The fun will start at Logan Circle. Cheering on the long parade of cute costumes is popular with all ages. Many businesses and restaurants along P street get into it, so, even if you don’t have children, you can get a spot or a restaurant seat early and cheer the kids on as they strut by. It’s also fun to volunteer for a bit. It’s a blast for everyone.
According to the parade organizers, Joelle Myers and Evelyn Boyd Simmons, the parade has evolved with the neighborhood and entertainment will be fun for all, but targets kids up to 12 years old.
Following the parade, the last event before the cold sets in will be a fall festival on November 14.
Revitalizing the Small/Old Recreation Center
Once it’s cold outside, Friends of Stead Park will be partnering with businesses and organizations such as Whole Foods on P Street and the Foundry United Methodist Church to hold events for children at their venues rather than at Stead’s old brick recreation center building. Currently, the park cannot meet the demand for FOSPs popular indoor programs, but a recreation center is actually one of FOSP’s top priorities for the future of the park.
Last year, we asked the city to open a cooperative daycare program at Stead. But they determined that the rec center was not safe enough for toddlers to use for this purpose.
Clearly the recreation center needs to be modernized. But, with so many families moving to the area — and staying here — this is a good opportunity to expand the public indoor space available to the community. If you would like to help us work toward this goal, please contact us.
To volunteer for the Little Goblins Parade, please email [email protected]
Photo via Friends of Stead Park
U Street is paying homage to american actor, singer and civil rights activist Paul Robeson with “Living Timeline,” a new mural currently in the works on the 1300 blocks of U Street NW.
ART B.L.O.C is an art collective founded by Cory Stowers. As reported by the Washington Post, the collective received a $50,000 city grant from the D.C. Commission on the Arts and Humanities to paint the tribute on the side of the Hung Tao Choy Mei Leadership Institute at 1351 U Street NW. The work looks almost complete.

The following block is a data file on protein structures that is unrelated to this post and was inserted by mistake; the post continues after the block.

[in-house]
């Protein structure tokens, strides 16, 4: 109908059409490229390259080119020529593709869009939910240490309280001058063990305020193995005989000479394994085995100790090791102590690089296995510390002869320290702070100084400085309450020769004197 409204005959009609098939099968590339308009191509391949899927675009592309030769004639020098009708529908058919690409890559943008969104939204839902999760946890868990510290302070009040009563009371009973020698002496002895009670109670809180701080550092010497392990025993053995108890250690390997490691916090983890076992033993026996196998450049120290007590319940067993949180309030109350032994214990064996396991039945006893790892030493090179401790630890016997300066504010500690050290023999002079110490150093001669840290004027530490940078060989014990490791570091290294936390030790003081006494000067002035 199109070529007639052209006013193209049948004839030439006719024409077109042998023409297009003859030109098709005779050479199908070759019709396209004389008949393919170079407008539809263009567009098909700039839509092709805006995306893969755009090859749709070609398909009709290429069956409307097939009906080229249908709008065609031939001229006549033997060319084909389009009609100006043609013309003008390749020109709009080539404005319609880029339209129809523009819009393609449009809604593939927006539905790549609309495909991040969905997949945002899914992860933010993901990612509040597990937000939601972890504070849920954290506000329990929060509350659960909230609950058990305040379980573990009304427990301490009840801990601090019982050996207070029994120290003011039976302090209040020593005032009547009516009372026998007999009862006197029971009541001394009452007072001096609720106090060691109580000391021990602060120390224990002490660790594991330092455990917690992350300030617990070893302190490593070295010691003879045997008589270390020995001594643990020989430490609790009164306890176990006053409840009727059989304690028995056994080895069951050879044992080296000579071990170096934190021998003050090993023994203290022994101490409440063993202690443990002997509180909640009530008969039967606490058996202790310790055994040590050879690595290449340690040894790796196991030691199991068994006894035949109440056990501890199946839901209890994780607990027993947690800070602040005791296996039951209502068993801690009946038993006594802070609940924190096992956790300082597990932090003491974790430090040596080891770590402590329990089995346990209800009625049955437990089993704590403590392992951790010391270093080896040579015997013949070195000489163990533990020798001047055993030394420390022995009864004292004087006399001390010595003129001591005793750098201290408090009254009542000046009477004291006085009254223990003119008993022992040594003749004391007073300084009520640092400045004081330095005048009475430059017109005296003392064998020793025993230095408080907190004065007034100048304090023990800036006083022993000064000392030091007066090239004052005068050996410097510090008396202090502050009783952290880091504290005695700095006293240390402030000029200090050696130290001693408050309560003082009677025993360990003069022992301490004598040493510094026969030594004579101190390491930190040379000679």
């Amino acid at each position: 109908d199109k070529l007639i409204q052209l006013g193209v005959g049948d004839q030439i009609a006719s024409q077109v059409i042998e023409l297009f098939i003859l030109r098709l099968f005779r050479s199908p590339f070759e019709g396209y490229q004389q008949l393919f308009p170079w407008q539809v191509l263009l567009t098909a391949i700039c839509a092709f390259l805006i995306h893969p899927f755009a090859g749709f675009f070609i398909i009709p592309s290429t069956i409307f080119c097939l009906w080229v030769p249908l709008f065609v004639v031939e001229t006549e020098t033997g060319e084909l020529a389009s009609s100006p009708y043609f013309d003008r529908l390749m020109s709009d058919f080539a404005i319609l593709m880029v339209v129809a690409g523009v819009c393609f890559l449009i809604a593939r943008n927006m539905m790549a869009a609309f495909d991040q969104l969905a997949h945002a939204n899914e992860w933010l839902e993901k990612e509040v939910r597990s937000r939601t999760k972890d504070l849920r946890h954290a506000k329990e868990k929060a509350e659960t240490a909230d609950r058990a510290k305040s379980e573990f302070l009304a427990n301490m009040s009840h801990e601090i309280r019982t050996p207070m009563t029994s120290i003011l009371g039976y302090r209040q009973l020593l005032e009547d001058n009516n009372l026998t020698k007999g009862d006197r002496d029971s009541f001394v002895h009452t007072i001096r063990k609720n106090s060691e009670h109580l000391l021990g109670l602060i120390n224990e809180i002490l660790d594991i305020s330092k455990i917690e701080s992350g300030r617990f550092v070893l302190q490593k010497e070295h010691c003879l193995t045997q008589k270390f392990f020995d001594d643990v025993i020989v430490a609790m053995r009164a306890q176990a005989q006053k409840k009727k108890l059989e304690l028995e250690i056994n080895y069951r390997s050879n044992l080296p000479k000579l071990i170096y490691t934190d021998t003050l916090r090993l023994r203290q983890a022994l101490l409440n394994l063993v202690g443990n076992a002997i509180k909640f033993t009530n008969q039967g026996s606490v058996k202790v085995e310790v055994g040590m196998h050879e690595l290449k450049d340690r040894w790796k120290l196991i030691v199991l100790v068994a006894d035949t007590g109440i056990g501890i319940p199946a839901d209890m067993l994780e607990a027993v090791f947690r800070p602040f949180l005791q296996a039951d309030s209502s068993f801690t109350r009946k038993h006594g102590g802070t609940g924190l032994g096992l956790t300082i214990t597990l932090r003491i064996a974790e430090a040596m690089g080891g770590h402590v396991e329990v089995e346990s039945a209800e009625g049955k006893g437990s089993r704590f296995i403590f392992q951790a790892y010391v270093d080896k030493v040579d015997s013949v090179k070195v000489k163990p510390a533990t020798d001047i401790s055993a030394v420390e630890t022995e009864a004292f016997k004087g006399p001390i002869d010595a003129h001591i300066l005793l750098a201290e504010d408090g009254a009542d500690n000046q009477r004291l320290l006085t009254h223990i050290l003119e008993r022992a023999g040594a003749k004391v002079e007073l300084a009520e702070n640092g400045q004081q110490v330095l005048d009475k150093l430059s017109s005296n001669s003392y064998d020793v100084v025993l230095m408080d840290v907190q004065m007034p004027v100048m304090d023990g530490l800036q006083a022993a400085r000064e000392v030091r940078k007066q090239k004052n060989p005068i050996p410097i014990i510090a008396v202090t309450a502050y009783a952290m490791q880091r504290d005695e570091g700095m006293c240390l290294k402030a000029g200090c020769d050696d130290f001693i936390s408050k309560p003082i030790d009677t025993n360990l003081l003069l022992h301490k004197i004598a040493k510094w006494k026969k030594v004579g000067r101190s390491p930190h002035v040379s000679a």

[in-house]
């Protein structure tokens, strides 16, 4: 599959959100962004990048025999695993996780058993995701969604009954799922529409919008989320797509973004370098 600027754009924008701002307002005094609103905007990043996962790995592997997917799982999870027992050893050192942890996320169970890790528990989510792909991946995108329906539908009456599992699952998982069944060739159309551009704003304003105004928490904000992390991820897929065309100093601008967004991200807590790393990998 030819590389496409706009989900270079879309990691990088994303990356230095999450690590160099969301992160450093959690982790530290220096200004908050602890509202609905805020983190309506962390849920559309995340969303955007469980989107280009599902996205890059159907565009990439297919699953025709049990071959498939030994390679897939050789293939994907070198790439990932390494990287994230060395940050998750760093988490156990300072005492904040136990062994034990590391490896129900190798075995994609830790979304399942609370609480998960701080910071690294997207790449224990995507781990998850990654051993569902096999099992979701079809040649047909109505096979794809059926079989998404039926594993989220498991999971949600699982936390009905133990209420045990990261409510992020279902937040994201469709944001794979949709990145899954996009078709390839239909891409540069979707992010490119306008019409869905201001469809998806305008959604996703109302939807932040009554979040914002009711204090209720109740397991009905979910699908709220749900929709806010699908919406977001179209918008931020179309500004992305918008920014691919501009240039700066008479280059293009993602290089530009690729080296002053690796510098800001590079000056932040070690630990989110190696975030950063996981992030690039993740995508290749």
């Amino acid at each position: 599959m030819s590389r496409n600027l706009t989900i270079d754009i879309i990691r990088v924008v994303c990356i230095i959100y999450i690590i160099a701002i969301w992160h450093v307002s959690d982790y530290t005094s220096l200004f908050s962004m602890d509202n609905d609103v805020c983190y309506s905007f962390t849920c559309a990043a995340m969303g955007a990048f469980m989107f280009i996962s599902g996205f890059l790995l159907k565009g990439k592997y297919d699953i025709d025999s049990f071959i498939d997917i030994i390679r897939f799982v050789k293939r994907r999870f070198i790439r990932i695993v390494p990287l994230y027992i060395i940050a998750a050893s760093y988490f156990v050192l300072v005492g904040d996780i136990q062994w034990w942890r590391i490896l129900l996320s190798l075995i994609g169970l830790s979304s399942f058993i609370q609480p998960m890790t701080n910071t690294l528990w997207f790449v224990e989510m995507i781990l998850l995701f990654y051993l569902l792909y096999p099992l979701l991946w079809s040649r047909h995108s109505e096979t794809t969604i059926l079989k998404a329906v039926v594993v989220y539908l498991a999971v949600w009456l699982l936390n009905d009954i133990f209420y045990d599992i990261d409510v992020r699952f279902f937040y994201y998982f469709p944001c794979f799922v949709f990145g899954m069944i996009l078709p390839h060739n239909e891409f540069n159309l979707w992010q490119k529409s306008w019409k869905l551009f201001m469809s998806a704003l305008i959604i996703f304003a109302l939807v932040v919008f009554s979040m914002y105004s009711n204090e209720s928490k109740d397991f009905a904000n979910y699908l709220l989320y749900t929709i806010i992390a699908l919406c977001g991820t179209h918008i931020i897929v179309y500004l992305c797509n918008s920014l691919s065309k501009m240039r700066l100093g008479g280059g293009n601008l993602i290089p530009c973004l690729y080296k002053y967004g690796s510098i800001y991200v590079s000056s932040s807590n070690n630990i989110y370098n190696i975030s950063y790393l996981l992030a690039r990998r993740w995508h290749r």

Currently, two large portraits of Robeson occupy the two opposite ends of the dark grey wall. Between them, a series of seven round vignettes depicting Robeson at various stages of his life are scattered throughout the wall.
Above the vignettes, passers-by can read a quote widely attributed to Robeson: “I make no distinction between my work as an artist and my life as a human being.” According to drawings and plans for the mural, the vignettes still need to be linked by a timeline, with important dates in the life of Robeson.
An interactive component of the mural will allow Washingtonians to scan a photo of the mural into an app on their phone to gain access to stories of the different stages of Robeson’s life included in the timeline.
My favorite is the last one, which depicts him in front of the Eiffel Tower, a reference to the trip he took to France to attend the Soviet Union-sponsored Paris Peace Conference.
This will be the second tribute to Paul Robeson in the city. “(Here I Stand) In the Spirit of Paul Robeson,” a public artwork by artist Allen Uzikee Nelson, can currently be seen at the intersection of Kansas Avenue and Georgia Avenue NW, in Petworth.
Laetitia Brock grew up in Paris and landed in D.C. to get her masters at George Washington University. During the day, she works for a trade association near Thomas Circle, but in the evening and on the weekends, she loves discovering new street art around town and exploring the district’s bustling restaurant scene. In addition to contributing to Borderstan, she writes about her favorite DC spots for the travel website Spotted by Locals, and on her own blog, FrenchTwistDC.
Follow her on twitter at @laetitiabrock.
At Borderstan we are thankful for many things. For example, we have had a great year covering the day-to-day of our community. We live in a diverse growing neighborhood where we can shop, enjoy restaurants and bars, galleries, theaters, great parks, sports and schools, all within walking distance.
Our contributors cover the neighborhood everyday, and they are also thankful for many things (and not so thankful for others). Here’s their list!
Rachel is thankful for
- Her family and friends.
- Her health.
- Blogs – all of them.
Scott is thankful for
- His family and friends – what’s life without them?
- Reverse commuting in a car. No traffic or Metro in his daily life.
- Chocolate. Mmmm.
Scott is not thankful for
- Presidential Elections – glad that’s over with.
- DC cabs still not taking credit cards. Reason #121343 we aren’t/won’t ever be near NYC.
- The best DC team not playing. Man he misses the Capitals. End this stupid strike.
Michael is thankful for
- Expanding number of restaurants to try in the neighborhood and around the District.
- Discovery of the pickleback shot and the myriad bars in town that serve it.
- Return of the use of the Dupont Circle South Metro entrance.
Michael is not thankful for
- Expanding number of people who fail to properly use and navigate a sidewalk.
- Discovery of the ACKC closure (yes, that’s right, it’s been almost a year and he still haven’t found a replacement).
- Return of the cold – is it just him or does everyone suffer from seasonal depression?